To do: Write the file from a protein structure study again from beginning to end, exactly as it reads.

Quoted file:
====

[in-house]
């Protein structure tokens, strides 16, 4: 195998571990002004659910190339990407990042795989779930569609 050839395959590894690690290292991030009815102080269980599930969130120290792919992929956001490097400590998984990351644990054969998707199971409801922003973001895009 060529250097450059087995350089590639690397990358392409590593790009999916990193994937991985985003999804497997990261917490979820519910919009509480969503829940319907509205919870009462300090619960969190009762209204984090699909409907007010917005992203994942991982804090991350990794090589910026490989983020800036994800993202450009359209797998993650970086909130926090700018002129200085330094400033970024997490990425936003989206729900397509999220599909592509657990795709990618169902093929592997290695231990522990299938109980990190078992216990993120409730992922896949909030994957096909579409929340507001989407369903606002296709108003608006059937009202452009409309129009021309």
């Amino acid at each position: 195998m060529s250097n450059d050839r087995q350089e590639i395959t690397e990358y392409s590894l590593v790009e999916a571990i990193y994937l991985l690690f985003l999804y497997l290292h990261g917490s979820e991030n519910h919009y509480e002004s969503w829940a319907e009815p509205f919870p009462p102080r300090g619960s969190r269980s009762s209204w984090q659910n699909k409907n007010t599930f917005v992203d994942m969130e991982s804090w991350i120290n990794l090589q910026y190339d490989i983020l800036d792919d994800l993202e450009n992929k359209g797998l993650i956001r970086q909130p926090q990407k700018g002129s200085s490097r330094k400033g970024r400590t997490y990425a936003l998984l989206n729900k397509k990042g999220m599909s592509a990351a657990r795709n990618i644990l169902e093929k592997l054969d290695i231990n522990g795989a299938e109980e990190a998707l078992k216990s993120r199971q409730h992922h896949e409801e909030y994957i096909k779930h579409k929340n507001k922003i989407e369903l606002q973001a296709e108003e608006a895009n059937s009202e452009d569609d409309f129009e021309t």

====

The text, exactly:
[in-house]
């Protein structure tokens, strides 16, 4: 195998571990002004659910190339990407990042795989779930569609 050839395959590894690690290292991030009815102080269980599930969130120290792919992929956001490097400590998984990351644990054969998707199971409801922003973001895009 060529250097450059087995350089590639690397990358392409590593790009999916990193994937991985985003999804497997990261917490979820519910919009509480969503829940319907509205919870009462300090619960969190009762209204984090699909409907007010917005992203994942991982804090991350990794090589910026490989983020800036994800993202450009359209797998993650970086909130926090700018002129200085330094400033970024997490990425936003989206729900397509999220599909592509657990795709990618169902093929592997290695231990522990299938109980990190078992216990993120409730992922896949909030994957096909579409929340507001989407369903606002296709108003608006059937009202452009409309129009021309």
């Amino acid at each position: 195998m060529s250097n450059d050839r087995q350089e590639i395959t690397e990358y392409s590894l590593v790009e999916a571990i990193y994937l991985l690690f985003l999804y497997l290292h990261g917490s979820e991030n519910h919009y509480e002004s969503w829940a319907e009815p509205f919870p009462p102080r300090g619960s969190r269980s009762s209204w984090q659910n699909k409907n007010t599930f917005v992203d994942m969130e991982s804090w991350i120290n990794l090589q910026y190339d490989i983020l800036d792919d994800l993202e450009n992929k359209g797998l993650i956001r970086q909130p926090q990407k700018g002129s200085s490097r330094k400033g970024r400590t997490y990425a936003l998984l989206n729900k397509k990042g999220m599909s592509a990351a657990r795709n990618i644990l169902e093929k592997l054969d290695i231990n522990g795989a299938e109980e990190a998707l078992k216990s993120r199971q409730h992922h896949e409801e909030y994957i096909k779930h579409k929340n507001k922003i989407e369903l606002q973001a296709e108003e608006a895009n059937s009202e452009d569609d409309f129009e021309t």